I'm very impressed. The just-announced Lindows sub-notebook looks quite impressive and the price is right.
I smell a review coming for Linux Magazine...
Yeay! Lots of cool updates, bug fixes, and other goodies to help keep the spam out of my mailbox. Excellent!
Hats off to the SA developers.
Programmers can be so damned stupid sometimes.
Take me for example.
I've been working to optimize and adjust some code at work. I can't tell you what it does but I can tell you that it's too slow and uses too much memory. It's Perl. I know Perl. I'd like to think I'd know it pretty well, having used it for around nine years now.
In tracking down this memory problem, I've learned a lot about what a memory pig Perl can be. But that's a topic for another blog entry. The reall issue is how I've been tracking the problem. I'd get a hunch that the %foo hash was way too big and causing the process to die. So I'd convert it to a tied hash backed by Berkeley DB. And I'd run it again. It would again die.
Of course, this never happens in my small and quick to test data. It only happens with the full load (between 6 and 17 million, uhm, phrases). And it takes anywhere from 35 to 60 minutes for it to die. So you can guess how productive this makes me with an average 45 minute test cycle.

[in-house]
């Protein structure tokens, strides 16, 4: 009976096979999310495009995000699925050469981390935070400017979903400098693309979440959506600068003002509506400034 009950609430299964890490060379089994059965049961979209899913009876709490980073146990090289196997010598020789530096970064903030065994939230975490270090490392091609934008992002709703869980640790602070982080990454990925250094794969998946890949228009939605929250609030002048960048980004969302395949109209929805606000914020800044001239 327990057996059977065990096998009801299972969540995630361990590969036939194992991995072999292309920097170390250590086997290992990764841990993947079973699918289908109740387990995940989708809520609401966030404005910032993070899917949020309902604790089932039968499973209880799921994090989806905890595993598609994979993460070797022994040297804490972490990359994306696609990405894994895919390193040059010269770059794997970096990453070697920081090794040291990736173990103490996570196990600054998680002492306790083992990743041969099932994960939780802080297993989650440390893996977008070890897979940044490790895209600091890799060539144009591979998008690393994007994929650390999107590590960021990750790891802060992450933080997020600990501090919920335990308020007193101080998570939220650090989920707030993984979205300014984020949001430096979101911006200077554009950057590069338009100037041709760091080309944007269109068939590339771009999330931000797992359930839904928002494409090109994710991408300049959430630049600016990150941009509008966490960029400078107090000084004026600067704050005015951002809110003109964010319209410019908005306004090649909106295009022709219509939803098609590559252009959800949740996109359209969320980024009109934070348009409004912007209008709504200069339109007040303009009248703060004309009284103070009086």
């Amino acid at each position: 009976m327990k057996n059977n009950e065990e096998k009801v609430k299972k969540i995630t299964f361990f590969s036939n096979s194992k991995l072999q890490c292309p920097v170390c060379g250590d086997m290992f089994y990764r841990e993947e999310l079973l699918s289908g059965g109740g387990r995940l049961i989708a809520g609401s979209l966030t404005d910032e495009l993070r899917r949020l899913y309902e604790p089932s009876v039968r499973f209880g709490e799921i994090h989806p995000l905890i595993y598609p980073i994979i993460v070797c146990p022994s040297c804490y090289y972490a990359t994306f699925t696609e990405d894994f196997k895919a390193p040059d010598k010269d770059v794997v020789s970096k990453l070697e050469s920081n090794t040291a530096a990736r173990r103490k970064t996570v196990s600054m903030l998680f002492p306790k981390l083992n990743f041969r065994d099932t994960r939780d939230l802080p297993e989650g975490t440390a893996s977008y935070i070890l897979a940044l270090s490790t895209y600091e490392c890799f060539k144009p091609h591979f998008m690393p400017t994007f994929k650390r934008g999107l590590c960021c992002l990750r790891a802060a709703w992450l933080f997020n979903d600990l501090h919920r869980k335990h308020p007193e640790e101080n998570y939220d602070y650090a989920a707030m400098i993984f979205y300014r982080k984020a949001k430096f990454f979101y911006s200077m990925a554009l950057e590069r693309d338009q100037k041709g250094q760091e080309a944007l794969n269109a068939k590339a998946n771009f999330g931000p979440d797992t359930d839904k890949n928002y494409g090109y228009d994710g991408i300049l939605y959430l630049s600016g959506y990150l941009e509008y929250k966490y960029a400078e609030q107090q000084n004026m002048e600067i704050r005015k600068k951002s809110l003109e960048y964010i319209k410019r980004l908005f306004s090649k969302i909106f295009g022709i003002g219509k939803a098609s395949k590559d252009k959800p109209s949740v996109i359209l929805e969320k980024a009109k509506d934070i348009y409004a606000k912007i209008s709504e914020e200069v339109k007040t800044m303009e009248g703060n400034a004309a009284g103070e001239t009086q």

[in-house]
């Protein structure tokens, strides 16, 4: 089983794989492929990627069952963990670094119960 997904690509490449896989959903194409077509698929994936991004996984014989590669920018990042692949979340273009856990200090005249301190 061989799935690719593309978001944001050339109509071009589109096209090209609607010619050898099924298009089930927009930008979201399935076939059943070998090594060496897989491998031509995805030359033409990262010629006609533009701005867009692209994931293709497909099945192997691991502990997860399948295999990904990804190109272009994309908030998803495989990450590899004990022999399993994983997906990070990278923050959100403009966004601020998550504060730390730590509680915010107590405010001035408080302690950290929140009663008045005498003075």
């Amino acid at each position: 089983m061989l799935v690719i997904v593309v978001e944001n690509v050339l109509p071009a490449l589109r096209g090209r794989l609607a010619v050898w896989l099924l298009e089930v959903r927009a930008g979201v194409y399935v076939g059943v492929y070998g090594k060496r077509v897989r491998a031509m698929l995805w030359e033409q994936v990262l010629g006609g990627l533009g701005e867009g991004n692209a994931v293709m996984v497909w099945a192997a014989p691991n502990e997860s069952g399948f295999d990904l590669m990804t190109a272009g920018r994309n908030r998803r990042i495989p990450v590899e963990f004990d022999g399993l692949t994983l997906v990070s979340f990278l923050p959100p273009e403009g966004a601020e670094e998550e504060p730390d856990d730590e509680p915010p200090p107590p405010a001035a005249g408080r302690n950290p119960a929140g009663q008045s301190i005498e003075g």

I've finally decided to just resort to a classic debugging technique: the binary search. Well, with a twist. Thanks to Ray, I'm using Devel::Size to periodically dump the memory use (or some approximation of it--that's another story) out to a log.
Why I didn't start this a few days ago is beyond me.
No, wait. It's not. It's because every time I tried something new, followed a new hunch, I was convinced that it was the solution.
Someone slap me next time I do this.